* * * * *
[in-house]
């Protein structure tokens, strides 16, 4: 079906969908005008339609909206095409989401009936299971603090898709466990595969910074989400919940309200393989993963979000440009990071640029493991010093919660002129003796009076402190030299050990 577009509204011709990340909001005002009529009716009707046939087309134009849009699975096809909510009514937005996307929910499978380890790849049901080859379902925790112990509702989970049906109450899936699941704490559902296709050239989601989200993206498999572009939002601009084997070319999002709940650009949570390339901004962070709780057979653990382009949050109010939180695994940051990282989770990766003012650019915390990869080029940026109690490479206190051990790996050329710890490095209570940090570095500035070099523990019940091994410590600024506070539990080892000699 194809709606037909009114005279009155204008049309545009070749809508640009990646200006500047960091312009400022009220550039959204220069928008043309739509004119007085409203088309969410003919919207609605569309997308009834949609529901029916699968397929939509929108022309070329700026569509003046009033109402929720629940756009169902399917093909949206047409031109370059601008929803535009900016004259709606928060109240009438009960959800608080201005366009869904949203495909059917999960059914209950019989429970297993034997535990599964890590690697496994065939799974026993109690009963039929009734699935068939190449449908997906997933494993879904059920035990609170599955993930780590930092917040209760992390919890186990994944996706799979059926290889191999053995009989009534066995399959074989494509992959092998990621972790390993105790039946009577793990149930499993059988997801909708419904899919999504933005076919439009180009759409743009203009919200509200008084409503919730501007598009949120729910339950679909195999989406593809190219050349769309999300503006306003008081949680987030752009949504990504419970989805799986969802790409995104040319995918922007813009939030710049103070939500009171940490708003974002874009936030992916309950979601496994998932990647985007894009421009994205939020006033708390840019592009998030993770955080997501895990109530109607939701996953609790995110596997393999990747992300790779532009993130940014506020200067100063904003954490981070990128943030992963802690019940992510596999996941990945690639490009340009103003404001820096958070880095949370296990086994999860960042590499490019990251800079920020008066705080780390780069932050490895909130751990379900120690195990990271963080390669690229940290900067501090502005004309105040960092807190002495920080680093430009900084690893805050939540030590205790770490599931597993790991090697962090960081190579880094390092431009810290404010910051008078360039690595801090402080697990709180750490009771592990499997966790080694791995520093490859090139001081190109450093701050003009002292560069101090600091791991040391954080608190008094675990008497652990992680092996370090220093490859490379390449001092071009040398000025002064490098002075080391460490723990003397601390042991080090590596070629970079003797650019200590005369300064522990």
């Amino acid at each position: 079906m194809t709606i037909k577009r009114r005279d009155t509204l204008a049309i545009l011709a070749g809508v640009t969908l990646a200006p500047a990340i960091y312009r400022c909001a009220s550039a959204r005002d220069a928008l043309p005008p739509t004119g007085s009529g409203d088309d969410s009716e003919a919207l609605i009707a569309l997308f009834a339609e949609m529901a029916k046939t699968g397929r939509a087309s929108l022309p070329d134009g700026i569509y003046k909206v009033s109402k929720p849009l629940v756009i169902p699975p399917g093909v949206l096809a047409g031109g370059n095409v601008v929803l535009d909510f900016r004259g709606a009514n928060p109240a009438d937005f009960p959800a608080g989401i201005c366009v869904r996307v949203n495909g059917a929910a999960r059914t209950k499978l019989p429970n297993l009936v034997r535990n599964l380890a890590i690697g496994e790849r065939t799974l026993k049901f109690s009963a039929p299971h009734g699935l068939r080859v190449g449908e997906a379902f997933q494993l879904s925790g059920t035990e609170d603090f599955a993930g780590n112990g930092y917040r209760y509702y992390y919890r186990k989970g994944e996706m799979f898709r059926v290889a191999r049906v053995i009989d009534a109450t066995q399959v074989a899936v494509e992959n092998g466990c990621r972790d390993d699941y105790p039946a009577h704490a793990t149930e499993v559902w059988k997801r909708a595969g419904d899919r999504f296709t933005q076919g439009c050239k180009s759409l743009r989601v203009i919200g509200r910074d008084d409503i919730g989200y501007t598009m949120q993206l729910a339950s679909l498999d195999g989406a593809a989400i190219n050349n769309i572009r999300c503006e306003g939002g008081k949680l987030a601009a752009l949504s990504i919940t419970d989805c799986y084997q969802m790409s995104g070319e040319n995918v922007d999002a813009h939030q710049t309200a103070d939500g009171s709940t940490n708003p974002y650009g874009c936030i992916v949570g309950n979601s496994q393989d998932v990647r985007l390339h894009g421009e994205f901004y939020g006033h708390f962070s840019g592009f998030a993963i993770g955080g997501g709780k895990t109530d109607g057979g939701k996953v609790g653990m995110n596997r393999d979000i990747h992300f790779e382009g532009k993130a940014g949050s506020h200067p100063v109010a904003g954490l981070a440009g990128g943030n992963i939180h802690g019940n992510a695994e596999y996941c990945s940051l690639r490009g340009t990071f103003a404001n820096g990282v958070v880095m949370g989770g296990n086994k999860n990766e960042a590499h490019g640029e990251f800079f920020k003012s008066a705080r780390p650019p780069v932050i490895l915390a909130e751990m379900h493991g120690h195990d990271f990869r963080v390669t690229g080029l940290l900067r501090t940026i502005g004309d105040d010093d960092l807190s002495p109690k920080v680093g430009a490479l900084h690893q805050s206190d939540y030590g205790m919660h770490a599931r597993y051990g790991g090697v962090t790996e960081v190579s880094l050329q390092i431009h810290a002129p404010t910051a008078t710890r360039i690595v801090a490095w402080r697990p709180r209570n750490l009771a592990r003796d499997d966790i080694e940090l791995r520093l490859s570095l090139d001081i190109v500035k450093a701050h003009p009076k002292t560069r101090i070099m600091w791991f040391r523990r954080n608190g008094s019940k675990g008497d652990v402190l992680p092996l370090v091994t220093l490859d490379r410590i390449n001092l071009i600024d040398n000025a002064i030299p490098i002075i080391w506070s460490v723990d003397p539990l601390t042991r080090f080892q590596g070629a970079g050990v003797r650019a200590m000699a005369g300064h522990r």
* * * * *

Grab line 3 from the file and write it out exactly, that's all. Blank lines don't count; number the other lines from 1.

């Amino acid at each position: 079906m194809t709606i037909k577009r009114r005279d009155t509204l204008a049309i545009l011709a070749g809508v640009t969908l990646a200006p500047a990340i960091y312009r400022c909001a009220s550039a959204r005002d220069a928008l043309p005008p739509t004119g007085s009529g409203d088309d969410s009716e003919a919207l609605i009707a569309l997308f009834a339609e949609m529901a029916k046939t699968g397929r939509a087309s929108l022309p070329d134009g700026i569509y003046k909206v009033s109402k929720p849009l629940v756009i169902p699975p399917g093909v949206l096809a047409g031109g370059n095409v601008v929803l535009d909510f900016r004259g709606a009514n928060p109240a009438d937005f009960p959800a608080g989401i201005c366009v869904r996307v949203n495909g059917a929910a999960r059914t209950k499978l019989p429970n297993l009936v034997r535990n599964l380890a890590i690697g496994e790849r065939t799974l026993k049901f109690s009963a039929p299971h009734g699935l068939r080859v190449g449908e997906a379902f997933q494993l879904s925790g059920t035990e609170d603090f599955a993930g780590n112990g930092y917040r209760y509702y992390y919890r186990k989970g994944e996706m799979f898709r059926v290889a191999r049906v053995i009989d009534a109450t066995q399959v074989a899936v494509e992959n092998g466990c990621r972790d390993d699941y105790p039946a009577h704490a793990t149930e499993v559902w059988k997801r909708a595969g419904d899919r999504f296709t933005q076919g439009c050239k180009s759409l743009r989601v203009i919200g509200r910074d008084d409503i919730g989200y501007t598009m949120q993206l729910a339950s679909l498999d195999g989406a593809a989400i190219n050349n769309i572009r999300c503006e306003g939002g008081k949680l987030a601009a752009l949504s990504i919940t419970d989805c799986y084997q969802m790409s995104g070319e040319n995918v922007d999002a813009h939030q710049t309200a103070d939500g009171s709940t940490n708003p974002y650009g874009c936030i992916v949570g309950n979601s496994q393989d998932v990647r985007l390339h894009g421009e994205f901004y939020g006033h708390f962070s840019g592009f998030a993963i993770g955080g997501g709780k895990t109530d109607g057979g939701k996953v609790g653990m995110n596997r393999d979000i990747h992300f790779e382009g532009k993130a940014g949050s506020h200067p100063v109010a904003g954490l981070a440009g990128g943030n992963i939180h802690g019940n992510a695994e596999y996941c990945s940051l690639r490009g340009t990071f103003a404001n820096g990282v958070v880095m949370g989770g296990n086994k999860n990766e960042a590499h490019g640029e990251f800079f920020k003012s008066a705080r780390p650019p780069v932050i490895l915390a909130e751990m379900h493991g120690h195990d990271f990869r963080v390669t690229g080029l940290l900067r501090t940026i502005g004309d105040d010093d960092l807190s002495p109690k920080v680093g430009a490479l900084h690893q805050s206190d939540y030590g205790m919660h770490a599931r597993y051990g790991g090697v962090t790996e960081v190579s880094l050329q390092i431009h810290a002129p404010t910051a008078t710890r360039i690595v801090a490095w402080r697990p709180r209570n750490l009771a592990r003796d499997d966790i080694e940090l791995r520093l490859s570095l090139d001081i190109v500035k450093a701050h003009p009076k002292t560069r101090i070099m600091w791991f040391r523990r954080n608190g008094s019940k675990g008497d652990v402190l992680p092996l370090v091994t220093l490859d490379r410590i390449n001092l071009i600024d040398n000025a002064i030299p490098i002075i080391w506070s460490v723990d003397p539990l601390t042991r080090f080892q590596g070629a970079g050990v003797r650019a200590m000699a005369g300064h522990r």